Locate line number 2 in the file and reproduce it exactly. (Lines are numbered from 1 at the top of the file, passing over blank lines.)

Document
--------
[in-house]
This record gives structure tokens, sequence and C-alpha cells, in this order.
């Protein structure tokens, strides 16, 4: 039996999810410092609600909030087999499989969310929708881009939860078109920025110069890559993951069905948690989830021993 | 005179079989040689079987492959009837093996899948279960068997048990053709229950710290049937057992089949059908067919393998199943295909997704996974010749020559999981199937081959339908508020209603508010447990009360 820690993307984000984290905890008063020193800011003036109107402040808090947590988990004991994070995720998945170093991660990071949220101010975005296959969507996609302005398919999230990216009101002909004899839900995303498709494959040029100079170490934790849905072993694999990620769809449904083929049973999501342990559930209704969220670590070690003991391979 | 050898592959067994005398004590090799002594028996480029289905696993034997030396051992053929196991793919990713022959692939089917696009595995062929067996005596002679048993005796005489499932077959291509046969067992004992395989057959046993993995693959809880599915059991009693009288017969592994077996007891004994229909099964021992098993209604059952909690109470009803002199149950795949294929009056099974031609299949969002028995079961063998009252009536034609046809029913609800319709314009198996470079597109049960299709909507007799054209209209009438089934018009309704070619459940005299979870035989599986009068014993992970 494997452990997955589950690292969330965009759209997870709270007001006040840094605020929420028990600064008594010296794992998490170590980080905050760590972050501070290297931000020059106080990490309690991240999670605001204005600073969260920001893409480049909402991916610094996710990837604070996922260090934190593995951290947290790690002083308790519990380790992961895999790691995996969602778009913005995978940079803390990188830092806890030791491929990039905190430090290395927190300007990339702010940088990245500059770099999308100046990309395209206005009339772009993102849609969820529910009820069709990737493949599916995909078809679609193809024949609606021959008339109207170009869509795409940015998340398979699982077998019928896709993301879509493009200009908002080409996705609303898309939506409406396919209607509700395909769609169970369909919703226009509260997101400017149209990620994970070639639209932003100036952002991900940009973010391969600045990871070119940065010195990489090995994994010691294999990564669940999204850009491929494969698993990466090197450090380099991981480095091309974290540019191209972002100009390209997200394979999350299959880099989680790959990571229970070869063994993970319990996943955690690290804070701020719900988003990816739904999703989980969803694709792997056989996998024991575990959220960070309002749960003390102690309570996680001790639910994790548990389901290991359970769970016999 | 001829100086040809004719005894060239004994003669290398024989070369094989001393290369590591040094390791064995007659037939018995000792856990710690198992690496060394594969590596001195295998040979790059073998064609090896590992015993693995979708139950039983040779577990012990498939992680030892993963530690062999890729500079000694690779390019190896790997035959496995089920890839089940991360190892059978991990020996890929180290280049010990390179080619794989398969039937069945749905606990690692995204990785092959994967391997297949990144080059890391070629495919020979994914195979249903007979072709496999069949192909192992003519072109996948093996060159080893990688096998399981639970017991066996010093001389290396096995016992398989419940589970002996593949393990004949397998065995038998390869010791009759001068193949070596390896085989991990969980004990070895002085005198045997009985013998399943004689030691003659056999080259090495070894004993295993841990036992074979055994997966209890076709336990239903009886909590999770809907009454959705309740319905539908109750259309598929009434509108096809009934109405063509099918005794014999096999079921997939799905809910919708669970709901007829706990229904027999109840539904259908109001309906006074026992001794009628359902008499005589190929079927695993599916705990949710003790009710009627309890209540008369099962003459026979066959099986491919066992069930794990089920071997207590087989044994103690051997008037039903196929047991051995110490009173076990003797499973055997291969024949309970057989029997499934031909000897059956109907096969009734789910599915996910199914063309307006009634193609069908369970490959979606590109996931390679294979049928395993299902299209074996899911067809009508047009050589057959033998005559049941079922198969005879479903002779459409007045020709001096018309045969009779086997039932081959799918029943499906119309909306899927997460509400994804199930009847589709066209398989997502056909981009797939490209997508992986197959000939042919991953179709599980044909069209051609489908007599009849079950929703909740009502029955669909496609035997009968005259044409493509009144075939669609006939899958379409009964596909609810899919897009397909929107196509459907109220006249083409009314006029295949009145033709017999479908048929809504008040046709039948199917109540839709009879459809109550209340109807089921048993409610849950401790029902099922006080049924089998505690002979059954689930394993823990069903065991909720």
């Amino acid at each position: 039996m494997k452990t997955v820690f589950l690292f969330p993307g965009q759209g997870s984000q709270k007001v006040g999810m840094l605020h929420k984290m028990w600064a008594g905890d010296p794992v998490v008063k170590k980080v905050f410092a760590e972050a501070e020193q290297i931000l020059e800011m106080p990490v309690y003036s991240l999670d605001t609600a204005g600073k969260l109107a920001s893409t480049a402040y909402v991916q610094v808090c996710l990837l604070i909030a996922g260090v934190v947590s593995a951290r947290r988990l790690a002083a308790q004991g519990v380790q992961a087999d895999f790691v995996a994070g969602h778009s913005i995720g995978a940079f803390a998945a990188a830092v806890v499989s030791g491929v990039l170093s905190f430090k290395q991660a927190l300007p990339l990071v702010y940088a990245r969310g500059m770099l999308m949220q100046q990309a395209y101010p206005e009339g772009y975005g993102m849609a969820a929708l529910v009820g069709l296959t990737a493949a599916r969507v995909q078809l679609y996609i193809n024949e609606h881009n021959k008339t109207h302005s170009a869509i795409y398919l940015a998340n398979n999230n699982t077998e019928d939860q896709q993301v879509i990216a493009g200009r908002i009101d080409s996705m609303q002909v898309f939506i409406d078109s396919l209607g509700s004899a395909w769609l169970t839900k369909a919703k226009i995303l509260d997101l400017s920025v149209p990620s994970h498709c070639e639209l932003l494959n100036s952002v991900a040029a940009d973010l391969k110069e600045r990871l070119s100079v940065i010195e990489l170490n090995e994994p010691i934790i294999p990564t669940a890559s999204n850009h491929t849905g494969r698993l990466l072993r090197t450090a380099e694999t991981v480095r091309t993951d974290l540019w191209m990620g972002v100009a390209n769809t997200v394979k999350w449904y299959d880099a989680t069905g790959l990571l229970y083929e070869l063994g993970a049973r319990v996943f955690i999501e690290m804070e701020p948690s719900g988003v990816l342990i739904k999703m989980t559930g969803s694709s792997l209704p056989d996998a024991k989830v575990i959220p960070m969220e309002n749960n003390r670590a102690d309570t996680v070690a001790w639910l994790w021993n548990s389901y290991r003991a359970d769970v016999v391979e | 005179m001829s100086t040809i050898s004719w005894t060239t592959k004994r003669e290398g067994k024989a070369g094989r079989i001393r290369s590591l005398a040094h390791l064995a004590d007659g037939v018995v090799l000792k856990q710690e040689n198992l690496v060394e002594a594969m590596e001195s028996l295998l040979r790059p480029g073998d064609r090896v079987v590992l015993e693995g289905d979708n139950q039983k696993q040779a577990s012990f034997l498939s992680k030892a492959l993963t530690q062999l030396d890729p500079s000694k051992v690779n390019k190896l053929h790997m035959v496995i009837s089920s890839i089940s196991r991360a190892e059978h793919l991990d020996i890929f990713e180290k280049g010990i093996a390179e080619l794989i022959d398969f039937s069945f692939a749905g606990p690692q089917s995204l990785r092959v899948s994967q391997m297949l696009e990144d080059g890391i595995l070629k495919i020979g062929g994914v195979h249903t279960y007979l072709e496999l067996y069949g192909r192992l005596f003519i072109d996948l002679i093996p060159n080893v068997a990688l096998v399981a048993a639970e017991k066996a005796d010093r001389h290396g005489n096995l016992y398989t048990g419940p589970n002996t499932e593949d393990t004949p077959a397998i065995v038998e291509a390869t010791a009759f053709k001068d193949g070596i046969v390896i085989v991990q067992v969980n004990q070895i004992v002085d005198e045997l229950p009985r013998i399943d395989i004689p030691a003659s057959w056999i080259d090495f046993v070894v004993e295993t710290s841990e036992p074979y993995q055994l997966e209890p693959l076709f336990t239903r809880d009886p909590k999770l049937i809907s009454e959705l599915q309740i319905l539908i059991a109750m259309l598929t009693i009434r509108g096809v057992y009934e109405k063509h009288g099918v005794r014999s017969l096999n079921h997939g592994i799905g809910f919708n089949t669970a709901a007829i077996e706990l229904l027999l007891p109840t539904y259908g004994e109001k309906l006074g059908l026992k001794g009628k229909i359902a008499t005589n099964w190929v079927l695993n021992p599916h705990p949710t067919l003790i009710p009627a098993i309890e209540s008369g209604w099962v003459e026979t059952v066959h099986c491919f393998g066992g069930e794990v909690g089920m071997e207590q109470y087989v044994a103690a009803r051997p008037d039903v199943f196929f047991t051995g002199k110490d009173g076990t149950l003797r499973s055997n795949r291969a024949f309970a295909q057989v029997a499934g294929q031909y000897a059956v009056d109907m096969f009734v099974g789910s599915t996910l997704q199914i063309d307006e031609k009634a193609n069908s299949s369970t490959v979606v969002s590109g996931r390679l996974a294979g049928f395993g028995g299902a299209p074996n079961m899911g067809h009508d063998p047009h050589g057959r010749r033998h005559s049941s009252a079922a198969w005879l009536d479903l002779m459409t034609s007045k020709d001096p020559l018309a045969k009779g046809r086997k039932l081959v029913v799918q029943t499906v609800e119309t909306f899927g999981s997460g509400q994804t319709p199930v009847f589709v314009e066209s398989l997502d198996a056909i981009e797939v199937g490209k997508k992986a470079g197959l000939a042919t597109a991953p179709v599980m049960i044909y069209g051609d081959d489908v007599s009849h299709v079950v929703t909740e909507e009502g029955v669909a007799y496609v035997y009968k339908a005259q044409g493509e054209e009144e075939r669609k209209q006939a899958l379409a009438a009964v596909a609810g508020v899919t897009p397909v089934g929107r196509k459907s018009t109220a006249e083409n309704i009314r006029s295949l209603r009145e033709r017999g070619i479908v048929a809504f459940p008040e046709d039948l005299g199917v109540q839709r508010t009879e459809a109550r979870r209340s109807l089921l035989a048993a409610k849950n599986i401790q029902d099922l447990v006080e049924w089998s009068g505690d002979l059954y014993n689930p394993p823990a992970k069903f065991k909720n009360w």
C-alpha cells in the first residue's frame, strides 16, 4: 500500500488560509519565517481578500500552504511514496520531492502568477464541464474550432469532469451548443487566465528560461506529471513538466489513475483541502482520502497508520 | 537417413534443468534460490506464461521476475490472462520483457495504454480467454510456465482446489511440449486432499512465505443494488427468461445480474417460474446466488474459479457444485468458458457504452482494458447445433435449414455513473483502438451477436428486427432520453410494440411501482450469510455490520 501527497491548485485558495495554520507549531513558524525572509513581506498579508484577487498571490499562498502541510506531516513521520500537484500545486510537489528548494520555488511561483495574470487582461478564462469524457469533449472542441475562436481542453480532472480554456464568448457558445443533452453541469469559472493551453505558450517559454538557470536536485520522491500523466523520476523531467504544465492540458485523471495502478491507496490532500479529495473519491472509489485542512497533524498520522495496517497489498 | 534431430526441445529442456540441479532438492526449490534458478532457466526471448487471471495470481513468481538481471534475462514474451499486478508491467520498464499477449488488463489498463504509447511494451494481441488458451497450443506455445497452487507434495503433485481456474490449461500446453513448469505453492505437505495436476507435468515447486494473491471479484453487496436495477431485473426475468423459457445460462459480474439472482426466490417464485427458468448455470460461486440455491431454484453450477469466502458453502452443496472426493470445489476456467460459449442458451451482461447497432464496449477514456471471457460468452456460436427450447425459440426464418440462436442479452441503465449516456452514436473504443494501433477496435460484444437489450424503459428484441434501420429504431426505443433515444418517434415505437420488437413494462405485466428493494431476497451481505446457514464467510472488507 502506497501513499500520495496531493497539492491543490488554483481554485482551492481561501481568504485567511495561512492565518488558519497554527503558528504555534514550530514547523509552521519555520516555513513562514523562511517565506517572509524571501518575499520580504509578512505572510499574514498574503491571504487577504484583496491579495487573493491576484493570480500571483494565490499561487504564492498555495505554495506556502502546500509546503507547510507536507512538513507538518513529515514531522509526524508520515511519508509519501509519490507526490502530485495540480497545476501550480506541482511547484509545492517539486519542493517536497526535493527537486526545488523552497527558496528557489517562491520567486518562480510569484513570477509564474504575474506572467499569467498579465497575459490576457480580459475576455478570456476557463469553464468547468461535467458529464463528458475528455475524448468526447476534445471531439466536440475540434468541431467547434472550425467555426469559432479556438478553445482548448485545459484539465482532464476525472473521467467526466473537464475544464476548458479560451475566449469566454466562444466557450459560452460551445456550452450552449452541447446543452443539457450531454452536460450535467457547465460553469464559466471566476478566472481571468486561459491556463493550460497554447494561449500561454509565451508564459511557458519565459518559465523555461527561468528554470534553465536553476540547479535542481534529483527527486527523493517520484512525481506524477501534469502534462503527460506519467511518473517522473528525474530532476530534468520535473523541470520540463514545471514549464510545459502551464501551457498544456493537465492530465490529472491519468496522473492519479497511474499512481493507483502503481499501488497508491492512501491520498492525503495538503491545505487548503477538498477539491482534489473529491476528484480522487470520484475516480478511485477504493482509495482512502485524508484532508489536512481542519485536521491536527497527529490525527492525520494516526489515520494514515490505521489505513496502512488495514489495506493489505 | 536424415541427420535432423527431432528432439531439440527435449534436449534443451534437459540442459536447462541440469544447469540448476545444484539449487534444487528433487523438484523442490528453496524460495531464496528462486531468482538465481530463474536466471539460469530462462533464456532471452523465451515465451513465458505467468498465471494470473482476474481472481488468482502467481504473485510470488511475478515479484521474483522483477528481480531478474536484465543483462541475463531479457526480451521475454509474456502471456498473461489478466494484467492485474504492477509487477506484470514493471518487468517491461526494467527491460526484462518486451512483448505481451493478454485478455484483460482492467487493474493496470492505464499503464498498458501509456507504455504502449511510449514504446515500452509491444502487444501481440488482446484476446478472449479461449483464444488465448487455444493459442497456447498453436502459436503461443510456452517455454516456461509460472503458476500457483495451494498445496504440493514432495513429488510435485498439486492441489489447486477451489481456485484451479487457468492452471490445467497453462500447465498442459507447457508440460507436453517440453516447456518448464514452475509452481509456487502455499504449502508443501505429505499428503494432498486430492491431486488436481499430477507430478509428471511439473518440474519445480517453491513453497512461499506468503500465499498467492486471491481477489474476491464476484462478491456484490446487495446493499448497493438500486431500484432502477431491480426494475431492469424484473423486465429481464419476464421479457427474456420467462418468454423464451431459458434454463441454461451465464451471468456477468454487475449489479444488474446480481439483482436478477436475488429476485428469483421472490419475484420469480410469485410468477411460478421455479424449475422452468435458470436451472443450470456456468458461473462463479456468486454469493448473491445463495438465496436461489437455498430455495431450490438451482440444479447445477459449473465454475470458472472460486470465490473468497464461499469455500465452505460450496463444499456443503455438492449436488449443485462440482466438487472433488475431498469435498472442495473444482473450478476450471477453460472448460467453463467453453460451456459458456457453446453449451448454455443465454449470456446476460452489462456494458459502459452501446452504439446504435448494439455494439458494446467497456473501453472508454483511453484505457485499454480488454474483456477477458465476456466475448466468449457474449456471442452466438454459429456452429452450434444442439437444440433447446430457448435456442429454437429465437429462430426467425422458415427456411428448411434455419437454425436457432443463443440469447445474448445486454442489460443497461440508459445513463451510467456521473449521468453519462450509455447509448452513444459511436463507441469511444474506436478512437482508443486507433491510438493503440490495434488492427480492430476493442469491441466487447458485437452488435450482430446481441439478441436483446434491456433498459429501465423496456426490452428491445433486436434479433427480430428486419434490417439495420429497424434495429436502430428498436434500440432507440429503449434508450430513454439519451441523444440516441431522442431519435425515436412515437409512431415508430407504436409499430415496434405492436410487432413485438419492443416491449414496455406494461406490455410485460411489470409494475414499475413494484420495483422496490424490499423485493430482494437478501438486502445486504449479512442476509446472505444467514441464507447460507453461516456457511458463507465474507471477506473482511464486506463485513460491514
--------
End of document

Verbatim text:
This record gives structure tokens, sequence and C-alpha cells, in this order.